Tag Archives: html

I can teach HTML. Well.

I enjoy talking about, and teaching people to use, valid, semantically-meaningful and accessible HTML. I don’t get to do the teaching very often, so, after running a session on the correct use of HTML tables, it was heartening today to receive a complimentary e-mail from an attendee. Having little modesty, I’m going to share part of it with you:

Just wanted to say thank you for the training this week… The subject of making our pages accessible for customers is a very important one, we will now make changes to the way in which we load our pages ensuring that we meet these standards… We found it very informative, interesting and unlike other training we’ve been on we didn’t walk out of there completely baffled, which is an accomplishment on your part, as the majority of us are not familiar with HTML.

The Highway Code should be available as a set of linkable HTML documents, not just PDFs

The Highway Code is:

the official road user guide for Great Britain ()

Drivers must study it in order to pass a driving test, and all road users should remain familiar with it — including any revisions — throughout their lives.

It’s available online, but large parts only as a series of large PDF files. That means that when, for example, my friend Pete Ashton asks:

It’s still illegal to park on double yellow lines, right? on Twitter

I can’t easily answer him by linking directly to the section of the Road Markings PDF which says:

Double yellow lines mean no waiting at any time, unless there are signs that specifically indicate seasonal restrictions.

I would like the Highway Code to be fully available as a series of plain old semantic HTML web pages, with each section within each page having a unique ID (which even the parts already in HTML currently lack), so that I can link to the relevant, specific, section when I want to refer to it. For example, the section quoted above might be at http://www.direct.gov.uk/en/TravelAndTransport/Highwaycode/markings#double-yellow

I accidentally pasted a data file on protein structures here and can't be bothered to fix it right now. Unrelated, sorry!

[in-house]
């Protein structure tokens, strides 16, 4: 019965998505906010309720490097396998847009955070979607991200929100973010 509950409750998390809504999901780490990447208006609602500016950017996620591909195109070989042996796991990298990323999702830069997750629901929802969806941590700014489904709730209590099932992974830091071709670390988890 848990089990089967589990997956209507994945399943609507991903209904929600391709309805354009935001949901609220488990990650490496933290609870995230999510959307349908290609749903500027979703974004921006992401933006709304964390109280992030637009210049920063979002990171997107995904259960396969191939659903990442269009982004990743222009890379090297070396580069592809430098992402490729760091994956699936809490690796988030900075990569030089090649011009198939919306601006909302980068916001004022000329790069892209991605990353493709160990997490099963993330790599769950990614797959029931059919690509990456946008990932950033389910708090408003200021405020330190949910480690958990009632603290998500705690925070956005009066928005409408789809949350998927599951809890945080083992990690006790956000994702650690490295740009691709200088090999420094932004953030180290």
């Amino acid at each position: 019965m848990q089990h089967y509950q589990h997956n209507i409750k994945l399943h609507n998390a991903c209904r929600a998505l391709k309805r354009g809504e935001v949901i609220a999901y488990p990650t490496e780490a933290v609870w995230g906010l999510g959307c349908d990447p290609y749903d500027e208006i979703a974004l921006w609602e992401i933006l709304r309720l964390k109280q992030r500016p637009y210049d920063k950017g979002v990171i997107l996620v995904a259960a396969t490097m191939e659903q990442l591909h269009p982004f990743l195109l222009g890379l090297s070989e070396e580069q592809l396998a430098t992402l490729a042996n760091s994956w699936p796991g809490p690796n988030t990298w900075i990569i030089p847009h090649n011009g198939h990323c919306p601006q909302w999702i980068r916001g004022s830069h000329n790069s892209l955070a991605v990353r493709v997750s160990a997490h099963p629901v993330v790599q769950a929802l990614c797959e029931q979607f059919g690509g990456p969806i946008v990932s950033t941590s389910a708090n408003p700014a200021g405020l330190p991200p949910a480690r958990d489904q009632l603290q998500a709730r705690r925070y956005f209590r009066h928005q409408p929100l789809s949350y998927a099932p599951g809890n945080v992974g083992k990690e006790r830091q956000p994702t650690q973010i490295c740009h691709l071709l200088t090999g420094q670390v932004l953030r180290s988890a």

Dear Government, Can you do that, please?

Update: I’ve asked my MP, Khalid Mahmood, to do what he can to assist with this request. I’ll let you know what happens.

Marking up the scientific names of living things

As any web manager worth their salt knows, it’s <span lang=”fr”>trés important</span> that changes in language be marked up with HTML’s “lang” attribute, using an IETF language tag (such as “fr” for French, as shown above). This allows software like text readers for blind people to pronounce them correctly (instead of sounding like an outtake from ‘Allo ‘Allo!) and means that translation software can handle them appropriately.

But what happens when a page like this one includes the scientific (or taxonomic) name of a living thing, such as Circus cyaneus (the Hen Harrier)? It’s not English, and should not be translated, into, say, German, as Zirkus cyaneus.

It’s not really Latin, either, though some people mistakenly refer to scientific names as “Latin names”. Many of them are neologisms — new words, with no real Latin content, but based on Latinised Greek (for example Brachypelma albopilosum), people’s names (Ardeola grayii, in honour of John Edward Gray, a biologist), place names (Nepenthes sumatrana, from Sumatra), culture (Ba humbugi, a quote from Charles Dickens‘ ‘A Christmas Carol‘) or even humour (Phthiria relativitae, a play on “The Theory of Relativity”).

Back in 2003, on the IETF mailing list whcih discusses such langauge codes, I proposed that there should be a specific language code, or sub-code, so that scientific names such as these could be marked up and recognised by software. There wasn’t much interest (possibly because I made the proposal as an amateur, rather than a professional or academic taxonomist), and distractions in my work and domestic life meant that I didn’t, unfortunately, have time to pursue the matter.

However, the need for such a code has now been recognised by Gregor Hagedorn, of the Julius Kuehn Institute, Germany‘s Federal Research Centre for Cultivated Plants, in Berlin, who has rekindled my proposal.

With the support of Gregor and other taxonomists, via the Taxacom mailing list, I’m hopeful we can at last make a case that such a code is needed.

hAccessibility – Unhappy First Birthday

It’s one year today since Bruce Lawson and James Craig published “hAccessibility“, about the misuse of the ‘abbr’ element in microformats (an issue I first raised on 20 September 2006 in Accessify Forums).

As recent events show, the microformats cabal still has its collective head up its own^W^W^W in the sand.

Despite suggestions for a workaround, a solution seems no nearer, thanks to their apparent indifference. Shame on them.

More Nokia N95 (and Opera Mini) wishes

Dear Nokia, and Opera,

When using your browsers on my N95, please can I:

  • Copy text from a web page
  • Disable CSS
  • View the HTML source
  • Parse microformats (not least hCard, to add contact details to the address book and dial phone numbers; hCalendar, to add events to the calendar; and Geo, to find places on maps).

Surely that’s not a lot to ask for? Thank you.